“I got an audition for the project through the normal channels, through my agents, and I did an audition in my bedroom with my dad.” So says Maya Hawke, the ethereal Flower Child of Quentin Tarantino’s ninth film Once Upon a Time in Hollywood

Maya’s audition story seems pretty standard and even quite ordinary to anyone who understands the casting process in Los Angeles. In fact, it happens every day. A compelling and influential director is accepting submissions for an interesting project, you submit a killer self-tape, one thing leads to another and Bingo! You’re in!

However, upon closer inspection, Maya’s conventional self-tape takes on much greater significance and aura given her dad and scene partner is none other than the legendary actor Ethan Hawke! Needless to say, Ethan’s been in a few decent movies. And indeed, Maya’s mom is former Tarantino muse and Kill Bill and Pulp Fiction star Uma Thurman!

When asked why so many filmmakers produce movies about actors and about Hollywood history these days, Maya Hawke stated simply, “Because everyone in Hollywood is hugely self-involved.” This may be an insight into why QT cast the offspring of Hollywood elites in his retro, meta, and nostalgic homage to classic moviemaking: to keep it in the family and to protect the realm. 

Another benefit to casting Hollywood royalty has to do with the enormous cost of movie-making. Hoping to pull in as much money as possible, it’s no surprise that filmmakers would prefer to place a bet on the descendants of movie stars. The names alone are a draw for the masses. Hollywood royalty doesn’t slip under the radar. Think the Baldwins, the Smiths, the Sheens, the Coppolas, the Sutherlands, and on and on.

However, there’s something to be said on behalf of Hollywood’s progeny. They often grow up visiting their parents while on set, observing the movie-making process as well as absorbing the industry language. It’s no surprise this kind of introduction into the biz can predispose them to follow in their parents’ footsteps.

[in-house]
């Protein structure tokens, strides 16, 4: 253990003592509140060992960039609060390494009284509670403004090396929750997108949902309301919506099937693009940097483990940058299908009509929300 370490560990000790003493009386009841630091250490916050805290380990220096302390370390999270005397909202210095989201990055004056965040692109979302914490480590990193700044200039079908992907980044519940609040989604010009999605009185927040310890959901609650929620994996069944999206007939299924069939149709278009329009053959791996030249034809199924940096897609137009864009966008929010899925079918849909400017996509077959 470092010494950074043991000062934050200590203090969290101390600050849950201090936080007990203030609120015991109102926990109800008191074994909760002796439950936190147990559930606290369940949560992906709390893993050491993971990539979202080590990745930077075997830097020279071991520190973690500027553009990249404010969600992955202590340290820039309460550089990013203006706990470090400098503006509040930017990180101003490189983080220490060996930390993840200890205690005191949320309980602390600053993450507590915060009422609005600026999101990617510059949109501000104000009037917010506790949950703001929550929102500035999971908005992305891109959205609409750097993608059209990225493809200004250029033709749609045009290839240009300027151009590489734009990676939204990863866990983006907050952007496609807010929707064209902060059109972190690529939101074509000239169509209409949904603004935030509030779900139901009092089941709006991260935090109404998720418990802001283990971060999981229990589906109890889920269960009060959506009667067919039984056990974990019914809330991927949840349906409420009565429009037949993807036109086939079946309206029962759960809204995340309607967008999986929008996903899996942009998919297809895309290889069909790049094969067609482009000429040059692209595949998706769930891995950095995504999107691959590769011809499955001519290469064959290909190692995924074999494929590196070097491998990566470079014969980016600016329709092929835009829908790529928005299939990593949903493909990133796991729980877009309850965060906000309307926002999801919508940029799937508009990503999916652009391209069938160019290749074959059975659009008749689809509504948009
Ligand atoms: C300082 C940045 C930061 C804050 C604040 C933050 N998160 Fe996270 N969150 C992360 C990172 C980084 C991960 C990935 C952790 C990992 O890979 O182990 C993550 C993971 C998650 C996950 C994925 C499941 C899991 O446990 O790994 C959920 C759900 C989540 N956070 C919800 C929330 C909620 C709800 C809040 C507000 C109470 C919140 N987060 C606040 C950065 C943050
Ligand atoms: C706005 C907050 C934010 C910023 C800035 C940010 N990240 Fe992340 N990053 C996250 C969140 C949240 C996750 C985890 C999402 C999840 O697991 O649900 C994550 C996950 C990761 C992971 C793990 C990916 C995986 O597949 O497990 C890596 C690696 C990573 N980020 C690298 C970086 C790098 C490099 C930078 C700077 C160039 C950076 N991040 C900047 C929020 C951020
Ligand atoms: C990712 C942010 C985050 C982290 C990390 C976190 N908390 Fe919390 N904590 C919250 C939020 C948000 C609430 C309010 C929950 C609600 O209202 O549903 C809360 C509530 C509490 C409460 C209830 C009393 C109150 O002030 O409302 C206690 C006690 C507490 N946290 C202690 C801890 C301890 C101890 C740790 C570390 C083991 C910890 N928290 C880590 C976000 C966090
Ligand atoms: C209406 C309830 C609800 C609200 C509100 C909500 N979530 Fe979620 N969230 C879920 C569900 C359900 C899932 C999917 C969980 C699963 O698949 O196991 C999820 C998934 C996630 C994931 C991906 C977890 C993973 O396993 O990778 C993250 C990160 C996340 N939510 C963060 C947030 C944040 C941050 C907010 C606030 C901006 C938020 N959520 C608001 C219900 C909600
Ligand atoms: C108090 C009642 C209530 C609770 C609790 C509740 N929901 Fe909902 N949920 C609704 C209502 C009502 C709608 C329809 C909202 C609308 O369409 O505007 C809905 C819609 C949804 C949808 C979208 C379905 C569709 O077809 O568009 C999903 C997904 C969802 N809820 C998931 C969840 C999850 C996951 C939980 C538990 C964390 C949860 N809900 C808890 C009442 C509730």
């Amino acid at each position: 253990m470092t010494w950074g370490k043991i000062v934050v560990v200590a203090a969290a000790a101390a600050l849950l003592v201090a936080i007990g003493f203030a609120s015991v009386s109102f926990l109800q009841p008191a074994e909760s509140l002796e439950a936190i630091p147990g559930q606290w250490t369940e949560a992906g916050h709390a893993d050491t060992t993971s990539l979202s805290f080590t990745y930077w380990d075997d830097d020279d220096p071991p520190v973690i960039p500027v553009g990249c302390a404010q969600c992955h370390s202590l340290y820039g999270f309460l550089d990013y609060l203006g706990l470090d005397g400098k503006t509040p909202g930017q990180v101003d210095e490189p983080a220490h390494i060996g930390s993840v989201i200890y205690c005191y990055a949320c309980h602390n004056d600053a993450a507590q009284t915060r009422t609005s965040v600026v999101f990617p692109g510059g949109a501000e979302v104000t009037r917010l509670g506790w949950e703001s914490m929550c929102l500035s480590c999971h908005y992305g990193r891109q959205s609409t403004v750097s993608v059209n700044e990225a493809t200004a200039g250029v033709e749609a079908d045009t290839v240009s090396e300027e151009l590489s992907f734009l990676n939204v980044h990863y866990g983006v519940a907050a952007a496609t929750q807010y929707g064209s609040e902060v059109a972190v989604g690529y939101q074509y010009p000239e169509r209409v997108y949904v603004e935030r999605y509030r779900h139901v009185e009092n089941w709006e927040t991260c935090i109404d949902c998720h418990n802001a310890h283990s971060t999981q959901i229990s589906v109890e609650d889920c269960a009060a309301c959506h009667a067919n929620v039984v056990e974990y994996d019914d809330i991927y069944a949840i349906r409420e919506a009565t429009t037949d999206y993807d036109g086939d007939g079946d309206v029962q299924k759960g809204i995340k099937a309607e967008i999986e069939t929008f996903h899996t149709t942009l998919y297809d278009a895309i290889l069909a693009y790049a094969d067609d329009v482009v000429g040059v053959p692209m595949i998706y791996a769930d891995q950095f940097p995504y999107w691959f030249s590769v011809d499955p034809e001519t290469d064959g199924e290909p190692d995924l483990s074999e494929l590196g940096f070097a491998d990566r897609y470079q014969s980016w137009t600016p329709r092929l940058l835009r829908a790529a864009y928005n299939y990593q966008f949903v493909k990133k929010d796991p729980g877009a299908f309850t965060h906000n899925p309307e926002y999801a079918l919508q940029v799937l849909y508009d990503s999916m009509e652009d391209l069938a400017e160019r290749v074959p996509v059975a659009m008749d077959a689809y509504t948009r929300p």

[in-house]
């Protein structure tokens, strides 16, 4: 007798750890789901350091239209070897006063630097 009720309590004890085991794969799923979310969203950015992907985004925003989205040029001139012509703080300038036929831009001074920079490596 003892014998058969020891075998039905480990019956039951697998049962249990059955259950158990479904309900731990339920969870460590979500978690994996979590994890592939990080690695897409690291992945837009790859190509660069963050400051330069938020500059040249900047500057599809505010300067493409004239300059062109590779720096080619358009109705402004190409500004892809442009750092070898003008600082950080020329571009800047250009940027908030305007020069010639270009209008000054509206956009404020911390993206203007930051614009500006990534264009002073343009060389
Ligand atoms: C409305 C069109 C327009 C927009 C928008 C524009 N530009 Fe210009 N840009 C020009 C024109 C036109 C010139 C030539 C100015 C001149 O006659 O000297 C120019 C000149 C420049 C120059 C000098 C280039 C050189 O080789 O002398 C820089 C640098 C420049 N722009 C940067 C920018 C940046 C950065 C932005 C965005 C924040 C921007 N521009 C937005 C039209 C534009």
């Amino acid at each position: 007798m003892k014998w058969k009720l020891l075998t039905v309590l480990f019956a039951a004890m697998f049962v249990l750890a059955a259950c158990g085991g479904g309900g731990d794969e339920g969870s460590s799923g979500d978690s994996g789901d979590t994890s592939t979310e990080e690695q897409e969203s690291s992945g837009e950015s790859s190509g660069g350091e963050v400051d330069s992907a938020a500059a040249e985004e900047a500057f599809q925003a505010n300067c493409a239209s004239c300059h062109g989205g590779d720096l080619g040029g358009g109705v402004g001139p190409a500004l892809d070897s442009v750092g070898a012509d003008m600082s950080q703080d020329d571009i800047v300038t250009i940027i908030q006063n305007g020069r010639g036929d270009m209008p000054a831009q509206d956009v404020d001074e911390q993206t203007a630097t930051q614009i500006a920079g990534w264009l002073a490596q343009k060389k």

In addition to Maya Hawke, Margaret Qualley plays the feral as well as dangerous Manson family member, Pussycat, in Once Upon a Time in Hollywood. Margaret is the daughter of Sex, Lies, and Videotape actress Andie McDowell and former model Paul Qualley. Margaret is a very talented actress and she delivers a terrific performance as a rather furry family member, and she displays impressive chemistry with Brad Pitt’s Cliff Booth. However, it’s hard to get around the fact that Margaret’s royal pedigree may have had something to do with her participation in the film. In fact, Margaret herself says of her Once Upon a Time in Hollywood experience, “The cool kids are excited to be there, Brad Pitt’s excited to be there and Quentin’s excited to be there, so I was allowed to be unabashedly enthusiastic.” 

Not to be outdone, Rumer Willis, daughter of Bruce Willis and Demi Moore, gets in on the act as well! Rumer plays Joanna Pettet, Sharon Tate’s close friend and trusted confidant. And Clerks director Kevin Smith’s daughter, Harley Quinn Smith, plays Froggie—yet another lost Manson family girl. 

Quentin Tarantino is a singular artist who’s proven to be, over many years, a master filmmaker. One can only assume he had a very specific thematic reason for casting the progeny of Hollywood royalty in a picture about Hollywood culture. Perhaps he’s after a level of verisimilitude which can only be achieved through people who’ve grown up amongst the Hollywood players, hustlers, stars, wannabes, and hangers-on of the movie industry. 

Still, it’s not difficult to imagine struggling actors and actresses, who’ve toiled away at soul-crushing jobs while hustling for every opportunity and audition available, feeling a bit gutted when hearing of tremendously wealthy, famous-at-birth children nabbing the hottest projects in town. And in this case, from a casting perspective, it may have made more sense to go with normal suburban kids of middle-class parents, as that is what made up the original Manson family. That’s not to say the privileged kids are doing a subpar job. Whether they’ve earned their place at Hollywood’s big table is really up for anyone to decide. What do you think?